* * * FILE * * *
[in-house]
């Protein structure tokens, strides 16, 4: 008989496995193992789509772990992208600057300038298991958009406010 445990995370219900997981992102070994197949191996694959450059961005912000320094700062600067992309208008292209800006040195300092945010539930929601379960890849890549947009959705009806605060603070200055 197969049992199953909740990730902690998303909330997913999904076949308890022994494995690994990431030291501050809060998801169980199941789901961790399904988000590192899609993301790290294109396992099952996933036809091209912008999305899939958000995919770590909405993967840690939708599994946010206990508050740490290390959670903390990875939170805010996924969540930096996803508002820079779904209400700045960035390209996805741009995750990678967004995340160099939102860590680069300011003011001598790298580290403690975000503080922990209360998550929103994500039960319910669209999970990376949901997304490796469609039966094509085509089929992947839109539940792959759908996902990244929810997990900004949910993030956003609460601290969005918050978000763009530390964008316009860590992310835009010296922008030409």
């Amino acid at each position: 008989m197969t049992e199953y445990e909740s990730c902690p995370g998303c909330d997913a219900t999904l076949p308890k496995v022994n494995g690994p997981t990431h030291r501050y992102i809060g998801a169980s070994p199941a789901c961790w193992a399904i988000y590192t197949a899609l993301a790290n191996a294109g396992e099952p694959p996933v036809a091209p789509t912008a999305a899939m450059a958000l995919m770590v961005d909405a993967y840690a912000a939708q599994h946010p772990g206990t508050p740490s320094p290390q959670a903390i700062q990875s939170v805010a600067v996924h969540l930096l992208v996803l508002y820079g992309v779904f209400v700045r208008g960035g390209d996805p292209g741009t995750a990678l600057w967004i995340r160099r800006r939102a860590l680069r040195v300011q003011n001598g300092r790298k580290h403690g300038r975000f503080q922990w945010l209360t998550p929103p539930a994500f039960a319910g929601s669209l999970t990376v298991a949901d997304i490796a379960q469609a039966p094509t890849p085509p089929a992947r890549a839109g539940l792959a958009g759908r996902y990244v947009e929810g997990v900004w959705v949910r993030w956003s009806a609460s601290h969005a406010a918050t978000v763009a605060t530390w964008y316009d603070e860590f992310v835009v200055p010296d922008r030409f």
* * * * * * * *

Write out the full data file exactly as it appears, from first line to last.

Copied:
[in-house]
């Protein structure tokens, strides 16, 4: 008989496995193992789509772990992208600057300038298991958009406010 445990995370219900997981992102070994197949191996694959450059961005912000320094700062600067992309208008292209800006040195300092945010539930929601379960890849890549947009959705009806605060603070200055 197969049992199953909740990730902690998303909330997913999904076949308890022994494995690994990431030291501050809060998801169980199941789901961790399904988000590192899609993301790290294109396992099952996933036809091209912008999305899939958000995919770590909405993967840690939708599994946010206990508050740490290390959670903390990875939170805010996924969540930096996803508002820079779904209400700045960035390209996805741009995750990678967004995340160099939102860590680069300011003011001598790298580290403690975000503080922990209360998550929103994500039960319910669209999970990376949901997304490796469609039966094509085509089929992947839109539940792959759908996902990244929810997990900004949910993030956003609460601290969005918050978000763009530390964008316009860590992310835009010296922008030409």
């Amino acid at each position: 008989m197969t049992e199953y445990e909740s990730c902690p995370g998303c909330d997913a219900t999904l076949p308890k496995v022994n494995g690994p997981t990431h030291r501050y992102i809060g998801a169980s070994p199941a789901c961790w193992a399904i988000y590192t197949a899609l993301a790290n191996a294109g396992e099952p694959p996933v036809a091209p789509t912008a999305a899939m450059a958000l995919m770590v961005d909405a993967y840690a912000a939708q599994h946010p772990g206990t508050p740490s320094p290390q959670a903390i700062q990875s939170v805010a600067v996924h969540l930096l992208v996803l508002y820079g992309v779904f209400v700045r208008g960035g390209d996805p292209g741009t995750a990678l600057w967004i995340r160099r800006r939102a860590l680069r040195v300011q003011n001598g300092r790298k580290h403690g300038r975000f503080q922990w945010l209360t998550p929103p539930a994500f039960a319910g929601s669209l999970t990376v298991a949901d997304i490796a379960q469609a039966p094509t890849p085509p089929a992947r890549a839109g539940l792959a958009g759908r996902y990244v947009e929810g997990v900004w959705v949910r993030w956003s009806a609460s601290h969005a406010a918050t978000v763009a605060t530390w964008y316009d603070e860590f992310v835009v200055p010296d922008r030409f």